A short history of Twoodie October 12 2015, 0 Comments
We’re getting ready to launch out into the big wide world and it’s scary as well as exhilarating.
Ain’t no lean startup in organic baby toys... at least not if you want to make sure everything is safe and done properly. Or if you’ve never done anything real before and you’re figuring it out as you go along...
I’m kinda reflective and was going through our photos, all those trips, all that paperwork and people that did nice things for us when it really just added hassle and time to their days. Overall pretty cool.
Phase 1: I have an idea but it’s impossible to communicate
Working at a big company and looking at solutions for Millennial brands, sustainability, the disruption of the supply chain by 3D printing, omnichannel and the chinese family. When you write it like that it sounds like an amazing job, and it was.
I try to get people interested and to hatch something internally. Few understand it because I can’t communicate properly. Lets face it, this is a niche and not a billion dollar JV. I realise that the company is stuffed full of brilliant people with brilliant ideas, most of them easier to execute and more in line with big business and operational improvements.
Phase 2: We don’t know anything about toys or wood, let’s find a pro
Amazingly we get the domain registered and this is one of my ideas that Steven puts into the category of crazy but possible, rather than career suicide.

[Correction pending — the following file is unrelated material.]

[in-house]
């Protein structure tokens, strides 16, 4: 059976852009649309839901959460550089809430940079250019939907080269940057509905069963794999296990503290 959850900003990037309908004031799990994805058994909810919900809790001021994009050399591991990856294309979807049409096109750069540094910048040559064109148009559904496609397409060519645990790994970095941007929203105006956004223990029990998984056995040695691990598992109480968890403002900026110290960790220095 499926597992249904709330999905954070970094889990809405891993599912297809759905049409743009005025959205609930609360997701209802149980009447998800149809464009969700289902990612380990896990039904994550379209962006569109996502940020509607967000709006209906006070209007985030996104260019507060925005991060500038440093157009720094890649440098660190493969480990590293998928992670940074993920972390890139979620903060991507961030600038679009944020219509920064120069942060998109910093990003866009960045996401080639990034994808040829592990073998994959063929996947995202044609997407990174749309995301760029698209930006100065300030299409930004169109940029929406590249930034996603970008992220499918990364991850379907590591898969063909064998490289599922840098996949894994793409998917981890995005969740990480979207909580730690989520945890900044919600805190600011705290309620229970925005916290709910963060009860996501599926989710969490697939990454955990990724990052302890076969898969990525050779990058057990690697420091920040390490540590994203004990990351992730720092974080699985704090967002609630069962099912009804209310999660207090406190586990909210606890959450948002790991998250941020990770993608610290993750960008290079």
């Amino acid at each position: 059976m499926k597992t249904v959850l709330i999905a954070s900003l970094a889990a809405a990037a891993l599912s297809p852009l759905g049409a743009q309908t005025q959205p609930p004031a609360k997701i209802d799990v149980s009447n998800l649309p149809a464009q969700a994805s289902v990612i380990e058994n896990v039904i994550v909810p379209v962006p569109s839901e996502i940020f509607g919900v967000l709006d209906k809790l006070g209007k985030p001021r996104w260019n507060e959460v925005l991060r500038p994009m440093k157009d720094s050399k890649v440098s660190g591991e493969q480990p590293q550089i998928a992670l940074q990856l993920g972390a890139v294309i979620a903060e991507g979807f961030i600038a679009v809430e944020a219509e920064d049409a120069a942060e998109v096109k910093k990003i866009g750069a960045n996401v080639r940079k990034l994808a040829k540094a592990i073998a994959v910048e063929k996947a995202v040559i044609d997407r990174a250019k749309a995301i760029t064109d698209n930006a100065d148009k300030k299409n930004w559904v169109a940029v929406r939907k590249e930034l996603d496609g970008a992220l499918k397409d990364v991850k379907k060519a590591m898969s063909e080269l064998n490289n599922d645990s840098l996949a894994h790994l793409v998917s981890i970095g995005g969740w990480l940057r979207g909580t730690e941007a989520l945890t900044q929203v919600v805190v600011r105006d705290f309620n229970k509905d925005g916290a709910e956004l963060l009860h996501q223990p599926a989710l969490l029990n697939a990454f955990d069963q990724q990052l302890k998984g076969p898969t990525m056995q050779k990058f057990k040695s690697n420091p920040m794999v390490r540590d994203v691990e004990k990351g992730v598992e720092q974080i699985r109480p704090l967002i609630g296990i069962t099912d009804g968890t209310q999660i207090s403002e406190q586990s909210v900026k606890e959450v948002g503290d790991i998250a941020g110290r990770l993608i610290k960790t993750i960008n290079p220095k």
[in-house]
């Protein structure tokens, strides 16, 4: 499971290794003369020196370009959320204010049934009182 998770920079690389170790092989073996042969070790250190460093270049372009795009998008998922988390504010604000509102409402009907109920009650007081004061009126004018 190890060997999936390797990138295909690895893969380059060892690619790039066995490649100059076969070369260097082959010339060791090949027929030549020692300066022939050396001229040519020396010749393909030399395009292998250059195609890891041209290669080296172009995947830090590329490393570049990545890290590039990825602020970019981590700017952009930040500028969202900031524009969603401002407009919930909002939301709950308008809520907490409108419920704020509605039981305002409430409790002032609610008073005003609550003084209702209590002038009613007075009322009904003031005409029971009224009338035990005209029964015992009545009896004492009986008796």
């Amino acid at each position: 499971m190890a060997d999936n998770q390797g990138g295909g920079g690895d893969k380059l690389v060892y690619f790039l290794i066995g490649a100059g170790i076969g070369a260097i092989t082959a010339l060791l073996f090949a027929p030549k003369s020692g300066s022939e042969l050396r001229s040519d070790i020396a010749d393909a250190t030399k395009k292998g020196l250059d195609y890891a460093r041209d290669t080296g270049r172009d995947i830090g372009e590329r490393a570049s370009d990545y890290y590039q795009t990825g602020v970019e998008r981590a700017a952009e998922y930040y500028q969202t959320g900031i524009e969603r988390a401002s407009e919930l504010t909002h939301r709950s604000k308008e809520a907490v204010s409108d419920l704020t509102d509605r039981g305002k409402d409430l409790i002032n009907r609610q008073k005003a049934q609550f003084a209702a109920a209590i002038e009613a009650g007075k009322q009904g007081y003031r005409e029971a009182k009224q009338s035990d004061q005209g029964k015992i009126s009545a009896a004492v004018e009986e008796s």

We decide we want to build a wooden robot as the original Twoodie. It’s gender neutral, kind of a paradox of the future/past and has a personhood which people connect with.
We research and we find the grandmaster of wooden robots in Japan. His stuff is just off the charts insanely cool and so we arrange through his English speaking brother in New Zealand to go and visit. We find a translator through friends, put a pitch deck together and go meet the extended family near Nagano.
Phase 3: D-I-Y
We try with the Japanese designer, we try really hard, over months and with many many expensive and time consuming visits. We even try to acquire his two man company. At the same time we research wood inlay techniques and start designing our own range. Not because we think we can, but because there seems to be just no other option. Toy designers don’t understand our aesthetic and as a project this is getting expensive so we can’t afford anyone anyway. I make over 8 trips to Japan and fly overnight, sleep in hostels and dogsit miniture poodles at friends places to keep the costs down whilst we figure out how to do this. We befriend the Professors at the equivalent of Japan’s ‘MIT for Wood’ university and access the amazing wooden toy archives, where I spend days studying (and freezing).
We work on a very basic product but no one is willing to produce it for us… except for a disabled facility. A place near Hachioji in Japan where they make wooden toys as a way to give meaning and community to a center for people with disabilities. Our translator is an 89 year old man who translated in the war. They’re little angels and hay presto we have our first samples! Only problem is their manufacturing capacity is exactly 40 sets in 3 months. And then the leader of the team’s blood cancer got worse and he went into hospital. Still, we have a first sample, a real product, and nice nice people that cared even less about turning a dollar than we did. I spoke at their Christmas party like a special guest or celebrity or something. Makes me cry remembering it.